As far as political theatre goes, the pre-debt ceiling gameshow was fair to good. I think most Americans were confused, exhausted and not all that interested in the day to day antics. We’ll see what the beltway news reports today and tomorrow on how it all came together the past few days. It is not a great solution, but it could have been much worse if the Republicans did not control the House.
I think the manufacturing data was the big news yesterday, however, that gem was smothered by the ping pong news coverage of the debt ceiling discussions. The past few days have not been good for economic news. And the Obama team should be concerned, while Republicans should not celebrate too much about the debt ceiling solution.
Just last week we learned that the economy grew way too slow to make any meaningful dent in unemployment. And yesterday’s manufacturing numbers were equally not so good. What does this all mean in DC political terms? That the Obama Administration has a huge political problem in the making.
My one take away from the Balanced Budget Control Act debate is that maybe, just maybe, a policy process has been set in place that could fundamentally shift how the federal government spends our money. Some folks will try to use the process to raise taxes, however, the chances of that succeeding are slim. Members in tough 2012 re-election battles do not want to alienate voters by raising taxes the year before elections.
Let’s hope folks on our side temper expectations because Republicans only control one chamber. Regardless, the fall promises to be interesting in these parts, a season of political and conservative policy opportunity await. There will be plenty of time this year to keep pressing less taxes, less regulations, and keep setting the stage for a strong 2012 showing to support candidates that share these and other conservative ideas.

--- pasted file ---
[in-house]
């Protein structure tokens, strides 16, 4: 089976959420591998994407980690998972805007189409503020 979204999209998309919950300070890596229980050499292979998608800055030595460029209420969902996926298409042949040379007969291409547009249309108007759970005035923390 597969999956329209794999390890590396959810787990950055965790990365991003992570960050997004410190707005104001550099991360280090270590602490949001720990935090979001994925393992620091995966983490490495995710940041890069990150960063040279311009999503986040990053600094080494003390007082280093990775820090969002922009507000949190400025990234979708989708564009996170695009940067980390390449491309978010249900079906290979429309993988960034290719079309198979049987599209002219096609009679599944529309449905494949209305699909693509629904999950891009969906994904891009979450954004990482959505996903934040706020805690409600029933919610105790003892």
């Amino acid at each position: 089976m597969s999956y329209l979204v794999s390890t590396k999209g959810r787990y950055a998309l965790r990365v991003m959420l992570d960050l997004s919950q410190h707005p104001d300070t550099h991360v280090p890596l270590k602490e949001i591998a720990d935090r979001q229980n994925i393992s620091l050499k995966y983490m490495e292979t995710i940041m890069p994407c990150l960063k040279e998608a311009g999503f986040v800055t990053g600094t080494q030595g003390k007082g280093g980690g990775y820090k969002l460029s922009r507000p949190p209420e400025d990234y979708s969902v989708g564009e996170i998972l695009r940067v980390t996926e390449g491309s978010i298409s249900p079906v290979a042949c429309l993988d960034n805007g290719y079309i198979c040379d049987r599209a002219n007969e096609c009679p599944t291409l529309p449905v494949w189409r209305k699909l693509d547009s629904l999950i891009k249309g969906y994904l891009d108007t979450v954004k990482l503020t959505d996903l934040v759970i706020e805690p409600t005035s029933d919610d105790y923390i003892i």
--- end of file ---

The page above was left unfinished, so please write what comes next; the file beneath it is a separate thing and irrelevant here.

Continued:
Finally, who receives the intramural “who won” award? The Speaker of the House John Boehner and his policy staff. Why? Maybe its because I’ve been in this town since 1992 and worked up there long enough to appreciate how difficult this process can be when you only control the House, you’re constantly under attack by the establishment, and folks that just do not understand that you can only do what he votes allow you to do.
The issue is not all that complicated and the Speaker and his leadership team explained it simply: its about the debt. we’re spending more than we take in. They avoided economic alphabet soup talk and couched the impact of proposed reforms in plain English. No one appears to have been duped by the social welfare traps laid by the White House or the liberal Congressional caucus. For the voters that matter, we won many points that will pay off in the long run.